Eating disorders are severe, life-threatening mental illnesses that can be treated. They have grievous physical consequences and symptoms, and they affect people of all ages, sizes, sexes, genders, religions, classes, and ethnicities. According to NEDA, it’s estimated that over 30 million people in the United States alone will suffer from an eating disorder at some point in their lives. There are many kinds of eating disorders, and it’s important to become educated about them if you are living with one, if you are at risk for an eating disorder, or if you know someone that has an eating disorder. You may be experiencing symptoms of more than one eating disorder. Read about some of the different types of eating disorders and gain information on what you may be struggling with so you can get the help you need.
Binge Eating Disorder
Binge eating disorder involves periods of excessive overeating. It often occurs with a mental health condition, such as depression or anxiety.
For a person with a binge eating disorder, eating and the cycle of guilt and binge eating can be a way of dealing with emotional problems. It is a symptom of an underlying condition.
Treatment can help the person find a new way to approach these issues as well as ways of controlling their eating.
Anorexia nervosa often appears during a person’s teenage years or early adulthood, but it can sometimes begin in the preteen years or later in life.
A person with anorexia nervosa will intentionally restrict their food intake as a way to help them manage emotional challenges. These often involve a fear of gaining weight or a desire to lose weight. The emotional and psychological challenges of anorexia nervosa can be hard for a person to overcome.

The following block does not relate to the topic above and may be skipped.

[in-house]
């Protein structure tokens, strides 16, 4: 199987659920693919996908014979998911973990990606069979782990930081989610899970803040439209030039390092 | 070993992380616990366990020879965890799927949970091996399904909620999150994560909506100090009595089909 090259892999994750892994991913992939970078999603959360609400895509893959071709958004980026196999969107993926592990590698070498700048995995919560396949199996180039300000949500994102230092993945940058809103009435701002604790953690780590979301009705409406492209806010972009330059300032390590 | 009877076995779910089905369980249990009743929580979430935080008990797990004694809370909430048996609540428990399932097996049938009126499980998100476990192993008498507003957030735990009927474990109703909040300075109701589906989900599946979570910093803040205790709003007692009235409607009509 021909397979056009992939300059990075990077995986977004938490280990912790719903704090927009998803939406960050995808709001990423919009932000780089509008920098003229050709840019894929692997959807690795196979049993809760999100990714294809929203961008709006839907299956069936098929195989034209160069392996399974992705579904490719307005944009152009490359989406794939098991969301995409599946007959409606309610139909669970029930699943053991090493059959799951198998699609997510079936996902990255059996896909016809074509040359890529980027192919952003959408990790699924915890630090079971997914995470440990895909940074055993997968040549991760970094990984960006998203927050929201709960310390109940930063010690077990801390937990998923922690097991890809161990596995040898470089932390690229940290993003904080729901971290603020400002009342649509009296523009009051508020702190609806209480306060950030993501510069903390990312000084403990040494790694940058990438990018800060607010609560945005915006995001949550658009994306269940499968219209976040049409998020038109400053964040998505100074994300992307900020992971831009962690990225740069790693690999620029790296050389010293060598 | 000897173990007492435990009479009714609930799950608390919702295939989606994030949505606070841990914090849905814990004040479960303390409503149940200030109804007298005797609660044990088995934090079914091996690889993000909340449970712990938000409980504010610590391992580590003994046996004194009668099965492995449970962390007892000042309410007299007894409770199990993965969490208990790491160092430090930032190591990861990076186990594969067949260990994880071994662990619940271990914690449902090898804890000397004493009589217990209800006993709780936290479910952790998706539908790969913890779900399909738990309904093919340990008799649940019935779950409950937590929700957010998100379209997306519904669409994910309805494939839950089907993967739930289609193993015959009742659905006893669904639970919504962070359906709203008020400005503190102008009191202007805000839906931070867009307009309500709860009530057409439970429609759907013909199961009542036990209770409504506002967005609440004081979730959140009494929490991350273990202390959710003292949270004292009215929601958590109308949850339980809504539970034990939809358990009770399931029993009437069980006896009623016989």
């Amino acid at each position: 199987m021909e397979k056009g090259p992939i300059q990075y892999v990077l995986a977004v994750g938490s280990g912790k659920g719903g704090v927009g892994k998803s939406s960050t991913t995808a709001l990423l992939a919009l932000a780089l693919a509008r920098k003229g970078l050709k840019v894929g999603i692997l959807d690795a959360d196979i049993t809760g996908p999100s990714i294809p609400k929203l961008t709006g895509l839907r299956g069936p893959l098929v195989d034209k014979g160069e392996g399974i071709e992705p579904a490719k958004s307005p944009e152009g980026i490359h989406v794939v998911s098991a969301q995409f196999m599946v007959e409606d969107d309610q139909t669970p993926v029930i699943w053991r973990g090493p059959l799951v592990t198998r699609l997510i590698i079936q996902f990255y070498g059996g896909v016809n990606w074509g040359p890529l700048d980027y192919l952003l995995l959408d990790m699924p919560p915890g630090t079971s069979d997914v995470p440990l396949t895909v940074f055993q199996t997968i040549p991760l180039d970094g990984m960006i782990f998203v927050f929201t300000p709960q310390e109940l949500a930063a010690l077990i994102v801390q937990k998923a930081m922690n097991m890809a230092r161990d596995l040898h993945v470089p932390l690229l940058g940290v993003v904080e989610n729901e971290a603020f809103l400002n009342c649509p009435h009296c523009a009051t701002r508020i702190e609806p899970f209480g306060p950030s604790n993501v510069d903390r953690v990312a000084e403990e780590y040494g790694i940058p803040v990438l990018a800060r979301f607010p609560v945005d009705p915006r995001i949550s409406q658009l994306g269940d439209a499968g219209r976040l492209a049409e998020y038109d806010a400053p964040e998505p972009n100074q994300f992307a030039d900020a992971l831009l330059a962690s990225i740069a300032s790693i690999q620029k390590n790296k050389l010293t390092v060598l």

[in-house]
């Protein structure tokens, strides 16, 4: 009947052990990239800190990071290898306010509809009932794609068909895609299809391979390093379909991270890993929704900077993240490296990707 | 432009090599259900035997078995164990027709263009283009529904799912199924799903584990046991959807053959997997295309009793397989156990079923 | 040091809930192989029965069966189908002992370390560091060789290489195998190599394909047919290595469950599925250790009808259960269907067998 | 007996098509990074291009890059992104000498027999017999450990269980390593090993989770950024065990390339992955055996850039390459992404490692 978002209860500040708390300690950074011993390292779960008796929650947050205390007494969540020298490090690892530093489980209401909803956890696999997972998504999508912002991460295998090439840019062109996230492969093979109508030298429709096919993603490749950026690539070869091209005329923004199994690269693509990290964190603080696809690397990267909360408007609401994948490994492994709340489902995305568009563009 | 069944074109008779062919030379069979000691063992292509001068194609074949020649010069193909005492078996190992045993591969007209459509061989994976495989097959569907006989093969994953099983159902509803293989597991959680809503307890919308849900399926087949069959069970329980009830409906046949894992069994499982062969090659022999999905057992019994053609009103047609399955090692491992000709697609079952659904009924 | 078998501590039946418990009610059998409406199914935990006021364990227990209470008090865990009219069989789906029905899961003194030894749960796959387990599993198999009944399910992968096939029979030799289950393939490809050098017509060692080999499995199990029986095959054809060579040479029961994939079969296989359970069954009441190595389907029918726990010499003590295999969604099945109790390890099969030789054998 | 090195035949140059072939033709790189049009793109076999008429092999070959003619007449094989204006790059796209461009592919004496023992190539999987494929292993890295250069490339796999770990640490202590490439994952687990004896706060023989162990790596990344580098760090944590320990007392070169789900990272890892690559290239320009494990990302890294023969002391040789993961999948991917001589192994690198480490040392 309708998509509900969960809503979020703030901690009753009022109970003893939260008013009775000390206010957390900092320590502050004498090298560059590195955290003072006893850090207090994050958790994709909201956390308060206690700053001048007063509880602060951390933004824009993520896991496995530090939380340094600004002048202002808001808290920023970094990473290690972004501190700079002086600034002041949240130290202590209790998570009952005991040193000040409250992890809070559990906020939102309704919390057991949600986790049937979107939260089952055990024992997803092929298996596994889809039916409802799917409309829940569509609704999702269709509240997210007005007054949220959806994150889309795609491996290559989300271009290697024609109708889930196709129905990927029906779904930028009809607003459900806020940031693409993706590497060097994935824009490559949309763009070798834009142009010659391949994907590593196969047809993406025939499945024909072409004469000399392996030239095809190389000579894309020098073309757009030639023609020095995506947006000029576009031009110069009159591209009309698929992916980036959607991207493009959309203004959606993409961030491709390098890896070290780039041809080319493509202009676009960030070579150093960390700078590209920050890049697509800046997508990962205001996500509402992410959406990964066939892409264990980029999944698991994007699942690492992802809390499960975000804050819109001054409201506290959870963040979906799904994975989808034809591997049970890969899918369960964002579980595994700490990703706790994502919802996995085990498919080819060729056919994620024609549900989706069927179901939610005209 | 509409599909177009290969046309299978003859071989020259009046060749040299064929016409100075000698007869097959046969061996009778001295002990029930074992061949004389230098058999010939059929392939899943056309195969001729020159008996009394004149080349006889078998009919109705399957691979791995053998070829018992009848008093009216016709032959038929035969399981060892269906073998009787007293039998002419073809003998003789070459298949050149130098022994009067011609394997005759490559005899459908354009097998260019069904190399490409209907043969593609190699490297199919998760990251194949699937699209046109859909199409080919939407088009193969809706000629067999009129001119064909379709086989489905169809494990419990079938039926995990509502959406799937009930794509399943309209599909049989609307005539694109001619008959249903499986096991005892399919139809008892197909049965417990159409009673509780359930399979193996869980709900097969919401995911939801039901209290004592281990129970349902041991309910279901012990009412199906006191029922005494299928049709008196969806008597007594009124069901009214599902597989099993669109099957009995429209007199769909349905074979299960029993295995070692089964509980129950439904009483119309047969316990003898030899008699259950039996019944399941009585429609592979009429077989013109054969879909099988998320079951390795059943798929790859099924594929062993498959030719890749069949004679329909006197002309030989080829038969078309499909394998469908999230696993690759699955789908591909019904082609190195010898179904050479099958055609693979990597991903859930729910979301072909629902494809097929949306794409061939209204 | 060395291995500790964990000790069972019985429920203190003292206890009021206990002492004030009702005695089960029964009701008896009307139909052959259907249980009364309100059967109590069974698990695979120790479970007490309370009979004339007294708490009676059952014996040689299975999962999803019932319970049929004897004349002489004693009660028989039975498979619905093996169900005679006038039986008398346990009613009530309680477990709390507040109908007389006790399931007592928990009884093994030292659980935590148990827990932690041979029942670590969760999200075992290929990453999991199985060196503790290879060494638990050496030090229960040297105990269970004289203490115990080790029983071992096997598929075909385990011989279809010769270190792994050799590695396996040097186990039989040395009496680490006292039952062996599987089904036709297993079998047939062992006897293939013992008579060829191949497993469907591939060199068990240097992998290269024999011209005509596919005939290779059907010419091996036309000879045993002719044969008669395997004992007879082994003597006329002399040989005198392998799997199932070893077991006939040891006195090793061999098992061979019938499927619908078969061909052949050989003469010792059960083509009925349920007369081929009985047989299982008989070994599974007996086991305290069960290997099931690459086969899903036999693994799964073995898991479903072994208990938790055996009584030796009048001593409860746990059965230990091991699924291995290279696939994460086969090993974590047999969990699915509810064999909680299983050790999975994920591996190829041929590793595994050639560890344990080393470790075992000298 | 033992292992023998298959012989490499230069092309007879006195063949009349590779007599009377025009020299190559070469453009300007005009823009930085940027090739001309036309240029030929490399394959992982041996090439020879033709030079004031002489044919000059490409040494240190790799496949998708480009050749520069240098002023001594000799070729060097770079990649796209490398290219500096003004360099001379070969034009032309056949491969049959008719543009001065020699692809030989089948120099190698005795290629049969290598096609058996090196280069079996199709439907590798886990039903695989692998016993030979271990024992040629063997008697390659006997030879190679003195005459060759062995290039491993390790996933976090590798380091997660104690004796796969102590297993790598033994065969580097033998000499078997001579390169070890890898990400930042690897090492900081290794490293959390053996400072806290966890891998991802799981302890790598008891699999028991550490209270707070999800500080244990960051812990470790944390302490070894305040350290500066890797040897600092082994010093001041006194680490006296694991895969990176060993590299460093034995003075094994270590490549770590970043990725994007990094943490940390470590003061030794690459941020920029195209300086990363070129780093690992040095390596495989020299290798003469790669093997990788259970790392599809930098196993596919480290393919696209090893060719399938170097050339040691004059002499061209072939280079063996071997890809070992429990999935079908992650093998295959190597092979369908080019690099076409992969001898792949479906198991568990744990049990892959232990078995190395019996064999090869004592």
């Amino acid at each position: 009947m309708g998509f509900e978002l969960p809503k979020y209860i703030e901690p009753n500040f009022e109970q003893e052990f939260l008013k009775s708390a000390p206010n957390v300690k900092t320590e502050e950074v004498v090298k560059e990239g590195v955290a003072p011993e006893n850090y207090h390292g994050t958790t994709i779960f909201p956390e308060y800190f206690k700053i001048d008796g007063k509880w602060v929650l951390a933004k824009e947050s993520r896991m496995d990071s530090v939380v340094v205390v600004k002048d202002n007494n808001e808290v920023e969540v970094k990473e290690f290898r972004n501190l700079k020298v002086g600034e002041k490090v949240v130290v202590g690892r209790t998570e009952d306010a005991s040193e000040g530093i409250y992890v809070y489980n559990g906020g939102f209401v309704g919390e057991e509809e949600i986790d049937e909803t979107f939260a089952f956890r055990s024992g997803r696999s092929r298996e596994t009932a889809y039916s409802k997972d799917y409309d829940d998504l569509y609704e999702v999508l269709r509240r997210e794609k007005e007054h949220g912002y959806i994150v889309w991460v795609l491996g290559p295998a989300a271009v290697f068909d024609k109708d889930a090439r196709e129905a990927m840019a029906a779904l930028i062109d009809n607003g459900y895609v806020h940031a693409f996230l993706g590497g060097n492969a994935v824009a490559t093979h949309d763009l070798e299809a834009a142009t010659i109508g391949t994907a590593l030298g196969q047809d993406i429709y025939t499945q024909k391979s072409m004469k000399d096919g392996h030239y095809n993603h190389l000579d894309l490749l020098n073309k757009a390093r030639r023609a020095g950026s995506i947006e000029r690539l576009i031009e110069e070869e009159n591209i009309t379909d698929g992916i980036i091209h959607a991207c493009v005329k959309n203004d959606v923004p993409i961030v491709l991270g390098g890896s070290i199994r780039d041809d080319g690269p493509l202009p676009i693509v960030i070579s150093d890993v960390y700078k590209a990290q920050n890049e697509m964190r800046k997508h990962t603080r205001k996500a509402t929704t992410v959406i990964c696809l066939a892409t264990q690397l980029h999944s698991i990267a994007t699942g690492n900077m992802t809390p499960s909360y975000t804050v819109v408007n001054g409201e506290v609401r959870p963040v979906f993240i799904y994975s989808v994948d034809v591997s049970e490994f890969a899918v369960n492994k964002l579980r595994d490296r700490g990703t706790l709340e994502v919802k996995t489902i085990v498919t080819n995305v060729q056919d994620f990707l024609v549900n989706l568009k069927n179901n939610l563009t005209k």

Therapy includes counseling, nutritional advice, and medical care. Some people may need treatment in the hospital.
Bulimia Nervosa is characterized by a cycle of binging and purging. A person with bulimia compulsively eats, often without enjoying or even tasting the food, and purges through vomiting, exercise, laxative abuse, denying oneself of insulin, and so on. With both anorexia and bulimia, you might see physical symptoms such as brittle nails and thinning hair. Mental health symptoms can include mood swings, secretive behavior, becoming socially withdrawn or isolated.
There are other existing forms of eating disorders, and all of them are serious. It is possible to recover from an eating disorder with a stable support system and a treatment plan. The sooner they are diagnosed and treated, the better the outcomes are likely to be. Eating disorders require a comprehensive, long-term treatment plan that usually involves individual or family therapy, and that may include medication and even immediate hospitalization. Unfortunately, many people with eating disorders will not admit they are ill and refuse treatment. Support from family and friends is vital to successful treatment and recovery.